The recent employment roller coaster continued with the January 2020 jobs report, which delivered unexpectedly strong numbers after December’s disappointing returns.
According to the U.S. Bureau of Labor Statistics, nonfarm payrolls grew by 225,000 positions in January, surpassing economists’ expectations of about 158,000. The unemployment rate inched higher to 3.6%, although part of the incremental increase can be attributed to the growth in the labor-participation rate. That figure rose 0.2 percentage points to 63.4%, tying its highest level since the summer of 2013.
Mark Zandi, chief economist for Moody’s Analytics, postulated earlier in the week that uncharacteristically mild January weather likely provided “a significant boost” to last month’s strong employment numbers. This was evident in several blue-collar and leisure employment sectors — with construction, transportation and warehousing, and hospitality each posting sizable job gains. Construction employment in January was particularly strong and grew by 44,000, a big plus for the housing industry.
“Last month’s increase in construction employment was a positive development for housing, as the homebuilding sector has been challenged by labor shortages and high costs,” said Joel Kan, associate vice president of economic and industry forecasting for the Mortgage Bankers Association.
“Another bright spot is January’s 1.9% year-over-year gain of residential construction labor, signaling that the productivity of construction labor is likely to increase,” noted Odeta Kushi, deputy chief economist at First American Financial Corp.
“This is a tailwind for the housing market, as finding ways to increase the productivity of construction workers is critically important to alleviating the labor-shortage challenge and the gap between household formation and homebuilding.”
Wage growth, which had slowed in December 2019, bounced back somewhat in January, picking up 0.2 percentage points to start the year at 3.1%. Kan called the increasing wage growth “a welcome sign for households looking to buy a home this spring.”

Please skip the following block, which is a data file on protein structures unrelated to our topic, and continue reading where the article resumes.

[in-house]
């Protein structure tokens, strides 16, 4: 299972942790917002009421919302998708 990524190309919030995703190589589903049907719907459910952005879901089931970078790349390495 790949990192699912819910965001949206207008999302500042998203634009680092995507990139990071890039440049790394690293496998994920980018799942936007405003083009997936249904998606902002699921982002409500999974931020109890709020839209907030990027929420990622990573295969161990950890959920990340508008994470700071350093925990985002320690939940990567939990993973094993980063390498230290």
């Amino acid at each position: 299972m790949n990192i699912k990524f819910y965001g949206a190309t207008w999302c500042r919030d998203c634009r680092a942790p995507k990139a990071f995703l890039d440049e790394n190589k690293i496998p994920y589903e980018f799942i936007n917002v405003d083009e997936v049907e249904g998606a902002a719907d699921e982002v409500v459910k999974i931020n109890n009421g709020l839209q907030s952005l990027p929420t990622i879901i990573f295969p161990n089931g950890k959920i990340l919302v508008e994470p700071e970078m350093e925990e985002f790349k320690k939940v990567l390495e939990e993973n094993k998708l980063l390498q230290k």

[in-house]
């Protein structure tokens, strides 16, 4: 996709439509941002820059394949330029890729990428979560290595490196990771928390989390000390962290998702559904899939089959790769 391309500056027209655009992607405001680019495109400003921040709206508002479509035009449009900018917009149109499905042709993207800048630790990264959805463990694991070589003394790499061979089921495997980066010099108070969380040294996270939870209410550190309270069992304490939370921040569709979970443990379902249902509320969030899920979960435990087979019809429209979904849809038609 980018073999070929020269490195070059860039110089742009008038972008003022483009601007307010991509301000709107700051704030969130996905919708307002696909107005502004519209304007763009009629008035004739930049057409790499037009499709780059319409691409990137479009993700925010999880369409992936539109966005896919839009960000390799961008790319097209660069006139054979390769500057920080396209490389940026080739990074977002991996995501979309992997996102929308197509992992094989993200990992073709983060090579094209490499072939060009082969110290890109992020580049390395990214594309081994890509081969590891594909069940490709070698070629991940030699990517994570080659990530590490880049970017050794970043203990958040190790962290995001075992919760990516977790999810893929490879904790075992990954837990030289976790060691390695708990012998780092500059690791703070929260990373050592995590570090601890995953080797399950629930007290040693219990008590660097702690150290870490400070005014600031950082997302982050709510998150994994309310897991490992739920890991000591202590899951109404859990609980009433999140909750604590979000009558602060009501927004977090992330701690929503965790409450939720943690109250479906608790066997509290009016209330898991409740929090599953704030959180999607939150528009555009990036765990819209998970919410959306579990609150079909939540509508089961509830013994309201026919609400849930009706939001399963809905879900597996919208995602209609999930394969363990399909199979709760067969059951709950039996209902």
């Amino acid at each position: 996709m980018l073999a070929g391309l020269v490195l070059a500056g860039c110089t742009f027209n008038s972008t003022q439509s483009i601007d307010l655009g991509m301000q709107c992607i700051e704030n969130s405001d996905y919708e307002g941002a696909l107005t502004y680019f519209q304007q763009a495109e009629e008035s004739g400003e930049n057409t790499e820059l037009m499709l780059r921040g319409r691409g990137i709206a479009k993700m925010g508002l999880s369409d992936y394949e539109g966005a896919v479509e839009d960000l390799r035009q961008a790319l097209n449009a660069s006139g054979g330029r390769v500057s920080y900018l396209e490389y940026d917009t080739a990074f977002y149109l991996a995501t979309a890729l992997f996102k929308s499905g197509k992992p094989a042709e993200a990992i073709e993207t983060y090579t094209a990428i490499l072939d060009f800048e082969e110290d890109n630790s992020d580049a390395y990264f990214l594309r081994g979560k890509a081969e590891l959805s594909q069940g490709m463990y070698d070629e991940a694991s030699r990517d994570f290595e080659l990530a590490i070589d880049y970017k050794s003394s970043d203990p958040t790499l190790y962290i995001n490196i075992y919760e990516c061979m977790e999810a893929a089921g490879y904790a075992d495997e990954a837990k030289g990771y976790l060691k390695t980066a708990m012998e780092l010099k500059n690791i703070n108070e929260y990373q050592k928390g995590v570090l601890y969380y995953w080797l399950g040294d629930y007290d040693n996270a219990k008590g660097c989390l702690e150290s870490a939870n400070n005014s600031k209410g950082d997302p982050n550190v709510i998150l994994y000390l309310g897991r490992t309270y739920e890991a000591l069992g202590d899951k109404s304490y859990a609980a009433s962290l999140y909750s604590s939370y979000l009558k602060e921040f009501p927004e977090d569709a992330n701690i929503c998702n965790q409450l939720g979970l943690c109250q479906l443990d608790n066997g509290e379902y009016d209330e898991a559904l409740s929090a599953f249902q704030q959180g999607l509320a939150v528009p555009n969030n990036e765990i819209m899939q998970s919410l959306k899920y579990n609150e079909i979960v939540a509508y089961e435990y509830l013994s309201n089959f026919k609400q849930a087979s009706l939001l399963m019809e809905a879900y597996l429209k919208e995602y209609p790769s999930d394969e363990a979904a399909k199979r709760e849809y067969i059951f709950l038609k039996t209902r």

And January’s jobs report also came with upward revisions to job gains of the previous two months. November 2019 payrolls were revised upwardly by 5,000 jobs, while the December 2019 figure gained 2,000.
The picture wasn’t entirely rosy. The slumping manufacturing sector, for example, continued to falter and lost 12,000 jobs in January. That decrease — about 10,000 jobs more than economic forecasts — marked the third time in four months that the manufacturing sector shed jobs. And retail trade lost 8,300 jobs, reflecting the seasonal pullback that comes after December’s annual holiday hiring surge.
January’s jobs report also arrived early enough to dodge potentially considerable downward pressures, such as the impact of the ongoing global coronavirus outbreak and layoffs in the aerospace sector due to Boeing suspending production of its 737 MAX aircraft. Both of these factors will slow job growth over the first few months of the year, Zandi said.
On the whole, however, January’s jobs data painted a picture of economic strength that bodes well for the continued health of the housing market.
“Build it and they will buy it,” Kushi said. “The housing market is being buoyed by lower mortgage rates, favorable demographics and the continued yearly growth in wages, which contributes to higher household income and stronger purchasing power.”